by Ann Evans
Photos: Rob Tysall
Have you been enjoying all the canine entertainment of Crufts? By now we’ll all know which dog was selected as Best in Show and another spectacular Heelwork to Music show-stopper will have been staged by top dog trainers, Mary Ray and Richard Curtis.
A while back I was fortunate enough to interview both Mary Ray and Richard Curtis at their homes when they talked about their love of dogs and what it takes to train them in the sport known as Freestyle/Heelwork to Music. Here’s an extract of my interview with Mary.
Mary Ray is one of the country’s top dog trainers. She has qualified or won practically every major British dog agility competition; she has won Crufts Obedience Championships numerous times; you’ll frequently see her on TV; she’s a respected show judge and her work has taken her all over the world.
Watching her and other skilled dog handlers dancing with their dogs, is enchanting. For the dog owners and the dogs themselves, the activity is great fun – even if you’re never going to win any prizes.
Heelwork to Music all started back in 1990, and it was almost by accident. Mary was taking an evening seminar in the Bedford area, organised by John Gilbert, entitled An Audience with Mary Ray.
However, as a rather shy and reserved young woman, John did most of the talking while Mary and her dogs demonstrated. As part of the event John asked Mary to devise heelwork routines for her dogs: Red Hot Toddy and Roxy which would last for exactly 3 minutes and 54 seconds each. He played Eye of the Tiger for Toddy’s routine and Take Your Breath Away for Roxy.
The event was a huge success, and Mary had introduced the world to Heelwork to Music. Since then, millions of people all around the world have watched her routines which have become more and more sensational. For example, who could forget the awesome routine of Mack and Mabel at Crufts in 2005 which saw her performing with four dogs by the end of her routine: Kizzy, Taz, Quincy and Foxy.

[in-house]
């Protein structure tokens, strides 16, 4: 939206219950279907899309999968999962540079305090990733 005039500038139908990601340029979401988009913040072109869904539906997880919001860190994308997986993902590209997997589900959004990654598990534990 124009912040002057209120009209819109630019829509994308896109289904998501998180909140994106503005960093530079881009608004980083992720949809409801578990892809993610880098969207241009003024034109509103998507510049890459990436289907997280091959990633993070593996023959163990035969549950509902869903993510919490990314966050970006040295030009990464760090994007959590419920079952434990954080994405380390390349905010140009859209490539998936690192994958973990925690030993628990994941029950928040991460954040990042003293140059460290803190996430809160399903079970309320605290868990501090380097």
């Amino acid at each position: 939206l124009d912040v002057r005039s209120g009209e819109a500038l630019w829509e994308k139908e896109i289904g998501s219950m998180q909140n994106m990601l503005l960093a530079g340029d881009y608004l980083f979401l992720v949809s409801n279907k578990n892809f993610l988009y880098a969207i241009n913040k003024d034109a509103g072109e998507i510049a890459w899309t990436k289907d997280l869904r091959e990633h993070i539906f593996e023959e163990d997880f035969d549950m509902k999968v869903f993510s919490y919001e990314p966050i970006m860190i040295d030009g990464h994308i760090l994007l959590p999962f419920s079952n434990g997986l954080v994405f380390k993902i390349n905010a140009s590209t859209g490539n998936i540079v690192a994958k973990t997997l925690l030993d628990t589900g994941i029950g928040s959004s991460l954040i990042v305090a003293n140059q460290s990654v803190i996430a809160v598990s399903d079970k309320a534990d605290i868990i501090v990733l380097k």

“When you’re working with just one dog you focus on him, and the dog focuses on you,” said Mary as we chatter in her Wawickshire home. “But when you’re working with more than one dog at a time, it’s hard. Some dogs may switch off, thinking she’s not talking to me so I can relax. More can go wrong – and something always does go wrong. I’ve very hard to do a perfect routine. You get nervous beforehand but once you get going you have to concentrate one hundred per cent on what you are doing. But the audience reaction makes it all worthwhile.”
It’s obvious that Mary Ray was born to work with dogs. No one taught her, her affinity with dogs and all animals is an intrinsic part of her.
“I never had anyone to teach me how to train, it just came naturally to me,” Mary said. “I was mad on dogs right from the start – even when I was in a pushchair. But my mum wouldn’t let me have a dog of my own. I was one of 11 children so she just didn’t have time for a dog as well.”
With a chuckle, Mary explained how she got around that minor problem. “So I would pinch them! As a child I used to take everybody else’s dogs. I’d get them to follow me home and try to keep them and I’d train them. Of course, my mum would end up taking them back to the police station. But at least the owners got a well trained dog back!”
When she was ten, her older married brother’s dog had puppies and her mother finally allowed her to have one. Mary recalled, “They were lurcher whippet crosses and I called my dog Pepsi. He was a fantastic dog, you couldn’t have got a better dog. He used to come everywhere with me.
“In those days, you would let your dog out in the street, and Pepsi would come and meet me at school in the playground, but sometimes if he was early he’d jump through the classroom window to look for me. There was always someone coming to find me saying – ‘your dogs in school again.’”
“I always did training but I didn’t know anything about competitions then. But Pepsi could do lots of things, he was very clever.”
She was heartbroken when Pepsi died. Her next dog was Sasha, a deerhound cross greyhound who she says was a bit uncontrollable. By then she had heard of the Rugby Dog Training Club and so she decided to take Sasha along.
As she sat and watched the dog training in progress – she was hooked from that very first night. She went on to become head trainer of Rugby Dog Training Club and Championship Obedience Show Secretary for the club. Later she also became a member of the British Kennel Club and of the Kennel Club Obedience Liaison Council. Mary is also President of the Paws n Music Association.
She added: “Training is about training people. I have to train people to train the dogs. I can train dogs easily, it’s the people who are hard to train!
For more information on Mary Ray and her dogs, and to checkout her many dog training DVDs which are available, please visit www.maryray.co.uk
Next Monday we will have some top tips from Richard Curtis should you be thinking of trying out a few moves with your pet pooch.